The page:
The twins eventually warmed up to the pandas. In the end, we humans thoroughly enjoyed the entire 20-minute encounter. The pandas, on the other hand, seemed a little bored. My strip-club analogy was even more apt than I’d expected, though I refrained from mentioning it again.
We reluctantly bid goodbye to the pandas, but our zoo adventure wasn’t over yet. For an additional $75, I had splurged on second animal encounter.
“Now we’re going to feed otters!” I said to the twins.
I’ve always thought of otters as goofy, laid-back animals, but that illusion was quickly dispelled. As our keeper led us into a building that reeked of fish, she started giving us directions with the intense cadence of a maximum-security prison guard.
“You must, at all times, stand behind the yellow line,” our keeper said. “If you drop a piece of fish, do not bend down and pick it up. Step away from the fish, and let the otter pick it up.”
She then opened a door and we walked into the otter enclosure, which included a small river at the front with a plexiglass wall, designed so that visitors could see the otters swim. Other zoo patrons watched jealously from the other side of the wall as our keeper passed us frozen wads of meat and sardines. Two otters scampered back and forth along the yellow line, which they had been trained not to cross.
On the keeper’s cue, I tossed a sardine to the larger of the two otters; she caught it in her mouth and swallowed it in a single gulp. Emma threw a chunk of frozen salmon the size of a doorstop into the water, and the other otter sawed through it with remarkable efficiency. These otters were cute, all right, but they had some seriously sharp teeth.
This realization is why, when I accidentally dropped a piece of fish, I jumped away from it like it was a live grenade. One of the otters — in clear violation of the rules — barreled right at me, crossing the yellow line with single-minded focus.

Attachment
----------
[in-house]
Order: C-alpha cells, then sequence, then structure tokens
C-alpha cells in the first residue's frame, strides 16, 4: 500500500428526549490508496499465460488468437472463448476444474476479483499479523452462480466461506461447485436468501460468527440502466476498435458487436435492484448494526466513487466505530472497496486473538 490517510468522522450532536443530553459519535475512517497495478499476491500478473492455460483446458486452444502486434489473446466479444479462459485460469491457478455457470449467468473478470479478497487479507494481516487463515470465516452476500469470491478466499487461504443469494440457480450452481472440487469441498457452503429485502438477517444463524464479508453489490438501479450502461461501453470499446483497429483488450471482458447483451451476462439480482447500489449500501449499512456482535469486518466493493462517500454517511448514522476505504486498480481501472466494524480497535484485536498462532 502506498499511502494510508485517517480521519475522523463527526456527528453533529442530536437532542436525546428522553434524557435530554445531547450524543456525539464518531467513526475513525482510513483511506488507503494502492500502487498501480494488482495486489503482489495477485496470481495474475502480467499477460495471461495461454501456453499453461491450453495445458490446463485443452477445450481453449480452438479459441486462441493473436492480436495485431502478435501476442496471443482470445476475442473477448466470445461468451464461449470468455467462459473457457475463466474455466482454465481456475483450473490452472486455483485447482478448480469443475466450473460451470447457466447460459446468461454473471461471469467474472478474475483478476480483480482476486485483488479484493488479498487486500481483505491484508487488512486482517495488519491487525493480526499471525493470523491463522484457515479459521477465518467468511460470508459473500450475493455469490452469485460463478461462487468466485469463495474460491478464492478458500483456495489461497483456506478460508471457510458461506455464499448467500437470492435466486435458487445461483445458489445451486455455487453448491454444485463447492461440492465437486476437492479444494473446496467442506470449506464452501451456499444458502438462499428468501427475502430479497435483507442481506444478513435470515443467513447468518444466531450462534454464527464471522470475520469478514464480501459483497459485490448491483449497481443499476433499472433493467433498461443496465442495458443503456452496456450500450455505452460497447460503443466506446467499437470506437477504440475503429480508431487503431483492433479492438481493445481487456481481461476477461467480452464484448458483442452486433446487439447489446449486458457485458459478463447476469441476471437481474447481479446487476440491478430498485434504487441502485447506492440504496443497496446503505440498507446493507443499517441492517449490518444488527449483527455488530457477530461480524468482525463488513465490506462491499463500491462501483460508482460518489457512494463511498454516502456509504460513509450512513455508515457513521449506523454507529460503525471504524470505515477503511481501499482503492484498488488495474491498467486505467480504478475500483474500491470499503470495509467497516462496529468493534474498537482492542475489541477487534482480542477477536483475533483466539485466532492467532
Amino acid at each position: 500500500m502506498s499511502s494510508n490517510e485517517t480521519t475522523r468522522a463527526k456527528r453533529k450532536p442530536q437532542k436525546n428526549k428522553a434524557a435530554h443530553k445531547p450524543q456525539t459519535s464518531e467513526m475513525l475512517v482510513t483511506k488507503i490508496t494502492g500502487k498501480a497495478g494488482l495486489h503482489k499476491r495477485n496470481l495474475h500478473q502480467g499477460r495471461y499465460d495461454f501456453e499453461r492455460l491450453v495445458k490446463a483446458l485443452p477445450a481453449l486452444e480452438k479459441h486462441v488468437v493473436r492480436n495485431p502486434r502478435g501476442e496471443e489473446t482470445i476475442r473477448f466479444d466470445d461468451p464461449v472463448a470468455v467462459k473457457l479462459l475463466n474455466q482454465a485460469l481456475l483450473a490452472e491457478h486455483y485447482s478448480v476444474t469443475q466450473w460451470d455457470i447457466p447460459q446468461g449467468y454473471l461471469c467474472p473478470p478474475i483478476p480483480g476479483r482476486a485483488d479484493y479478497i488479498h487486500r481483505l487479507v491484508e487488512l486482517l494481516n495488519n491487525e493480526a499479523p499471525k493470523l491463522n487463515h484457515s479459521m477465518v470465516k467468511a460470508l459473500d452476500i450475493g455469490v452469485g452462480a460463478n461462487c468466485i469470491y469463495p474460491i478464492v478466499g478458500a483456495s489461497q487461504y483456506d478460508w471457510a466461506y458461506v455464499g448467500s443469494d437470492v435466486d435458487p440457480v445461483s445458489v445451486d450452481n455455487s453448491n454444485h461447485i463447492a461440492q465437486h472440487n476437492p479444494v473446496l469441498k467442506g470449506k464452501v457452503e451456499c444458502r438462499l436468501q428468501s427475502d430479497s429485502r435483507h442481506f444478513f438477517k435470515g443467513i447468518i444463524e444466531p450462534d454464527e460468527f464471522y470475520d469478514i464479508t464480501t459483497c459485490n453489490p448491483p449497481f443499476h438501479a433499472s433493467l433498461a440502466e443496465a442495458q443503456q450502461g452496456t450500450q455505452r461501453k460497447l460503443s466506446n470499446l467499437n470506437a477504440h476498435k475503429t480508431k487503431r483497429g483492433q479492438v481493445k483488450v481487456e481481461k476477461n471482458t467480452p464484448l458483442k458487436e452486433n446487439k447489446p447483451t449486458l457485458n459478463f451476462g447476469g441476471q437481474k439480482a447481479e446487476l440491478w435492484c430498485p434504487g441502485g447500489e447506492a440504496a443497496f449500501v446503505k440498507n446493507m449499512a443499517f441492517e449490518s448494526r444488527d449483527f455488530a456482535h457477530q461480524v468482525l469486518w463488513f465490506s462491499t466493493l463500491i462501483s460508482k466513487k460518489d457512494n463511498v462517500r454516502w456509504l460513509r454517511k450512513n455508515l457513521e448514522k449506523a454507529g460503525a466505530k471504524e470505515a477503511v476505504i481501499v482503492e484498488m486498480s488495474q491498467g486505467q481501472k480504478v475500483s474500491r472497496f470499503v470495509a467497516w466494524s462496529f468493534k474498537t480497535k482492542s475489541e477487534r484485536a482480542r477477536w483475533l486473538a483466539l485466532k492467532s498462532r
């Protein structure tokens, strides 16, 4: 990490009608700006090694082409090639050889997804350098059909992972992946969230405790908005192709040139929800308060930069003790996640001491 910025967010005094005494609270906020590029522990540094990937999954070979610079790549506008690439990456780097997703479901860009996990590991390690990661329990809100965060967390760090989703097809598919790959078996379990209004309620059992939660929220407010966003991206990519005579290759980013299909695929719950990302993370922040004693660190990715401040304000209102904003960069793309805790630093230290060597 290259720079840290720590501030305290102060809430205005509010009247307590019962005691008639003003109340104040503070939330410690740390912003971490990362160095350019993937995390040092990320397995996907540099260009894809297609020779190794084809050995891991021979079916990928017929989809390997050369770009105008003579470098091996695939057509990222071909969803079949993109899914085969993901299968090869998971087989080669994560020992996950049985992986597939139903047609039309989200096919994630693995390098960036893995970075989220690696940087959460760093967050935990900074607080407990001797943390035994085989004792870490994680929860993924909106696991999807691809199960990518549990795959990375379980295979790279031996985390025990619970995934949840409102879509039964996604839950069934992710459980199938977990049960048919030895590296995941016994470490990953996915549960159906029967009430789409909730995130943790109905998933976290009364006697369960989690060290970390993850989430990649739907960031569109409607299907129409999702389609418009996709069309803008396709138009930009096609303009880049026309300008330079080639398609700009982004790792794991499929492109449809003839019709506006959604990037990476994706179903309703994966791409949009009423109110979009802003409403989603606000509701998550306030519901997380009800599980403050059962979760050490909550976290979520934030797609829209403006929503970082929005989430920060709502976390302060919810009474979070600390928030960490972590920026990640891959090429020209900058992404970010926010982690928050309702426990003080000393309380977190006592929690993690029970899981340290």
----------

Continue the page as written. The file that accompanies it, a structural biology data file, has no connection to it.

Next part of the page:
“What’s going to happen when we run out of food?” I asked. The answer: We boogied out of there pretty quickly.
After our animal encounters, we spent a little more time exploring the zoo, and we found more opportunities to interact with the animals. There was, for instance, a yard where you could walk among lazy kangaroos without so much as a hint of fence between you and the marsupials. We also visited rainbow-hued lorikeets in an aviary where you could purchase cups of sugar water to feed the birds. This caused them to squabble fiercely over the opportunity to perch — and poop — on our arms and heads.
“Why are they so colorful?” I asked one of the teens on duty. I was wondering if their vivid plumage somehow worked as camouflage in the Australian rain forest.
“Because they’re lorikeets,” she replied.
Our trip to the Oglebay Good Zoo may not have been educational in the traditional sense of the word, but it certainly clarified something I knew intellectually, but didn’t quite appreciate until I saw my favorite animals up close. Nature really is red in tooth and claw. I suspect the otters, the lorikeets and maybe even the red pandas would devour me if the opportunity presented itself. But as a particularly softhearted member of a willfully delusional species, I still want to cuddle them all.
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465 Lodge Dr., Wheeling, W.Va.
The 1,700-acre resort mainly caters to golfers and skiers, but it has a lot to offer animal lovers as well, including hiking trails, horseback riding, a nature center and, of course, the Oglebay Good Zoo. Rooms from $109.
Oglebay Good Zoo
465 Lodge Dr., Wheeling, W.Va
Entry to the zoo costs $9.95 for adults; $5.95 for children ages 3-12; free for younger children. Animal encounters start at $165 for two people, and you can choose from the following animals: ring-tailed lemur; mongoose lemur; kangaroo and wallaby; red panda; and two-toed sloth. A two-animal encounter costs $240. You can bring up to three additional people for $20 each, and all participants must be 5 and older. If you purchase an animal encounter, you can explore the zoo that day for no additional cost.Open 11 a.m. to 8 p.m. Sunday through Thursday and 11 a.m. to 9 p.m. Friday and Saturday, weather permitting.